HydrometerHow to read hydrometer
Posted 25 November 2013 - 06:21 PM
Thanks to all you smart people out there.
Posted 26 November 2013 - 12:09 PM
I have my students make "relative" viscometers. This tends to be more accurate for most ceramic glazes than the specific gravity done with a commercial or home-made hydormeter.
While you can't "compare numbers" with others with this unit.... for you own glaze work from btach to batch it is pretty darn accurate.
Take a small metal or plastic can/container...... about the size of a Campbell's soup can. Drill a 1/4 inch to 3/8 inch hole in the center of the bottom. (Start with 1/4" ... and if you find objectionally long timing for how you like you glazes.... increase hole size slightly.)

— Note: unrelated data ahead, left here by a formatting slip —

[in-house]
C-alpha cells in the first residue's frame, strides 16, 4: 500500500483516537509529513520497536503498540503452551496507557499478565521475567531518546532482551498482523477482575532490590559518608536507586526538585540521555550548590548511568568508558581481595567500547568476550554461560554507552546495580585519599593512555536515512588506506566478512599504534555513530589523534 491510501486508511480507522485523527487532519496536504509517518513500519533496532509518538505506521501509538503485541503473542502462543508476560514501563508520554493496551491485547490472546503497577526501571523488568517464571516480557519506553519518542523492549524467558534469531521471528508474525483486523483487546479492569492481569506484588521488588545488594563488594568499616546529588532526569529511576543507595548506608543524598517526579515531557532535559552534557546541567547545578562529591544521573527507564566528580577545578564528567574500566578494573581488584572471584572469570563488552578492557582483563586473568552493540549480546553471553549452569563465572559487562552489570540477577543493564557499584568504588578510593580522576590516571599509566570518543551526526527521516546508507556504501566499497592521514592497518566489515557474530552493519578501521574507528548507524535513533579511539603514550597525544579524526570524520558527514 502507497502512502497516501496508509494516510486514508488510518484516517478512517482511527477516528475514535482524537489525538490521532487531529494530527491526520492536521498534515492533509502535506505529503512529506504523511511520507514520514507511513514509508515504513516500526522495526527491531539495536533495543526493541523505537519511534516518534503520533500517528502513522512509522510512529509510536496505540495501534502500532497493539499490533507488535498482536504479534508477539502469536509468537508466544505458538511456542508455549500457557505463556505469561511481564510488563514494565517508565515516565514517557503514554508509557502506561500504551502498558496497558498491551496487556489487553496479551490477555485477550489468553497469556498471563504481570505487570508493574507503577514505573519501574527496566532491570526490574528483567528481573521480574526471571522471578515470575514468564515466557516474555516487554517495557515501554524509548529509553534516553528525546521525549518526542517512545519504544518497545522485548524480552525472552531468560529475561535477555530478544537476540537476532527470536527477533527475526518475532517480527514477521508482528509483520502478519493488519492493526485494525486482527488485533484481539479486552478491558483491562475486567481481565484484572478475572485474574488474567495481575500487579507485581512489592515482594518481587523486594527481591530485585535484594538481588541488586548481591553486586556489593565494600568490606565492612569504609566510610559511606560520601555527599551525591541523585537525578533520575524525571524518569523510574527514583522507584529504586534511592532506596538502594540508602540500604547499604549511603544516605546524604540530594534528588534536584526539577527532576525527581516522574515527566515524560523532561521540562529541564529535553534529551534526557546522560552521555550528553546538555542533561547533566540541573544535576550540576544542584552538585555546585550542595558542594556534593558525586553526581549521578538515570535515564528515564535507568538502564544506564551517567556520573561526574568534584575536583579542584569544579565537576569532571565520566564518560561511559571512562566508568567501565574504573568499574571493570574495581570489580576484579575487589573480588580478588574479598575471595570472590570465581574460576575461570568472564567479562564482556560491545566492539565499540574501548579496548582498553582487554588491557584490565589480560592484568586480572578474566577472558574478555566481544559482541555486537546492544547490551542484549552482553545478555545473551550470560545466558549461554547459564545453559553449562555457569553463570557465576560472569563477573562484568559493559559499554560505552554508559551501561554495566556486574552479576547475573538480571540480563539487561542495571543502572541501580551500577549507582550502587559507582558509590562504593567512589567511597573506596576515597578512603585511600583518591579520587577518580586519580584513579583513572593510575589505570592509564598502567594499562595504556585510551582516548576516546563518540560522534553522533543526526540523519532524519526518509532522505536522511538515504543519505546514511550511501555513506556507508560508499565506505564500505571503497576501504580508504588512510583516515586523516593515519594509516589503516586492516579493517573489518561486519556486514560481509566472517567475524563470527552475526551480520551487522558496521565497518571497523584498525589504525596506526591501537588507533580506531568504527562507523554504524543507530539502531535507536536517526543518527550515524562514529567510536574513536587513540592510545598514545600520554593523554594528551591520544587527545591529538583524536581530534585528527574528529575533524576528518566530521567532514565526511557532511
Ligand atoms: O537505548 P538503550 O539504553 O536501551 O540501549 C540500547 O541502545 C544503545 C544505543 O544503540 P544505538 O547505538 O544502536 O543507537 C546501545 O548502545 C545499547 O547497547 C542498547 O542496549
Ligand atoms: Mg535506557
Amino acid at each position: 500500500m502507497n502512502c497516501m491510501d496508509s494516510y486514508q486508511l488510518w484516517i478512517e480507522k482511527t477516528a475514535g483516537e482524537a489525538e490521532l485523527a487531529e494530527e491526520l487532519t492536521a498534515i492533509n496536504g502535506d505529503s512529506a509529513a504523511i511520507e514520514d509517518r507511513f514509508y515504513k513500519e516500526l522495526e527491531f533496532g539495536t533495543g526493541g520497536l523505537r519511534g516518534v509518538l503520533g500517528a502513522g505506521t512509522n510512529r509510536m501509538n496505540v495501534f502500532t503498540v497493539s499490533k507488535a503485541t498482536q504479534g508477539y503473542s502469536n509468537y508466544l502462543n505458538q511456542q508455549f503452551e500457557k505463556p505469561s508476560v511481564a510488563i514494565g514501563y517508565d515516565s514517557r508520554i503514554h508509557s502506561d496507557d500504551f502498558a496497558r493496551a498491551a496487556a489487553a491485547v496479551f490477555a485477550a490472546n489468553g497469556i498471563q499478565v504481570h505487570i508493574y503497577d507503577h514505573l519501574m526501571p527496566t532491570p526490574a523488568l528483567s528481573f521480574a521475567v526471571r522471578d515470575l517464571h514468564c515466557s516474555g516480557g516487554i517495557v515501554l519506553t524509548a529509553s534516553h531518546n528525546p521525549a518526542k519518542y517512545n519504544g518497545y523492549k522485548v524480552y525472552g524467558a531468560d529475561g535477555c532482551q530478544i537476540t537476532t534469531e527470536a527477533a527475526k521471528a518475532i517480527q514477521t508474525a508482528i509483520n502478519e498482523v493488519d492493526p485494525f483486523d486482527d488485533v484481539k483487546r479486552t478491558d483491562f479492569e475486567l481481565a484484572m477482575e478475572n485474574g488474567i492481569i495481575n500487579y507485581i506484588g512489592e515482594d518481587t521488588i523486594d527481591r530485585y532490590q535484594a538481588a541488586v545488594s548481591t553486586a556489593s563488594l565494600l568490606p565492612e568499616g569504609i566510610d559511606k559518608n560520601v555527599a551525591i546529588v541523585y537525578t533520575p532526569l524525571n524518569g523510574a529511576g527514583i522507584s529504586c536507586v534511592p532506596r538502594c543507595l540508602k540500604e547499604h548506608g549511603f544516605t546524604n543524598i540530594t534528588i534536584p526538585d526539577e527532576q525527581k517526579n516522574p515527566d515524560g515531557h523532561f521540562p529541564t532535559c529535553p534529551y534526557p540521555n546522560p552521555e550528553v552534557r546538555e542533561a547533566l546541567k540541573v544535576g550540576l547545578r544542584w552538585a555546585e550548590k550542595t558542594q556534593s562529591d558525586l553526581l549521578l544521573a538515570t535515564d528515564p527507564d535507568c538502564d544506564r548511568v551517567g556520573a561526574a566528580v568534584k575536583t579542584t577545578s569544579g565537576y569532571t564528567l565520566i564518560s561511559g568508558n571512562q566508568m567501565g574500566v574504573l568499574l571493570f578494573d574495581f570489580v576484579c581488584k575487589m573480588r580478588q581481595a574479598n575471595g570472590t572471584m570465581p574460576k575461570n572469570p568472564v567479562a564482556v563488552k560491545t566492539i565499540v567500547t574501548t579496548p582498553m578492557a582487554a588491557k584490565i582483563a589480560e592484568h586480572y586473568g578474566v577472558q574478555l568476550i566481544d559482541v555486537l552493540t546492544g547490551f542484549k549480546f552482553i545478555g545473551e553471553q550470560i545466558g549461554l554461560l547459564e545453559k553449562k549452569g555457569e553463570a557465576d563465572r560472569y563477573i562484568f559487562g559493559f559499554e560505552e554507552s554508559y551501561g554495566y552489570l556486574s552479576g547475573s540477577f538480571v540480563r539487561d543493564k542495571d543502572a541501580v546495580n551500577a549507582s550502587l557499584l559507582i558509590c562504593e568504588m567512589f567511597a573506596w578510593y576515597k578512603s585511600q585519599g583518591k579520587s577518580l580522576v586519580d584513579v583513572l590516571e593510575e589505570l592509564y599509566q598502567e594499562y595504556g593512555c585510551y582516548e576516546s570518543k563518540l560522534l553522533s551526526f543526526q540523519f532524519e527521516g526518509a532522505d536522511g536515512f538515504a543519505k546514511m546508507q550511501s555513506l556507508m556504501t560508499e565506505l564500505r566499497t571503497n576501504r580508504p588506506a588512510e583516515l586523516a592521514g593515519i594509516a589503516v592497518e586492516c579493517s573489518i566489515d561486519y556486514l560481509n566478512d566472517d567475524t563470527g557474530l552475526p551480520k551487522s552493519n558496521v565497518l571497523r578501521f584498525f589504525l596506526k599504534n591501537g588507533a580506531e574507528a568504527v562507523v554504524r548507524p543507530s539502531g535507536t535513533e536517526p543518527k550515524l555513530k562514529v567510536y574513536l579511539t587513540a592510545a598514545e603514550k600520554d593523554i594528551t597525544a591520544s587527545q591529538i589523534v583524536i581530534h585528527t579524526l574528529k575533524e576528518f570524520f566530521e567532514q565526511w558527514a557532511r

Use a felt tip marker to draw a "fill to line" on the inside of the can.
Take a glaze that is already exactly the consistency you want for application...... and fill the can to the line with your finger over the hole. Pop your finger off the hole and time how long it takes to empty (most digital watches have a stopwatch function these days). Record this # with your glaze recipe.
When you mix new batches of that glaze,..... carefully adjust the water content until the drain time matches.
Professor of Ceramics; New Hampshire Insitute of Art
Guest Professor, Wuxi Institute of Arts and Science, Yixing, China
Former President and Past President; Potters Council
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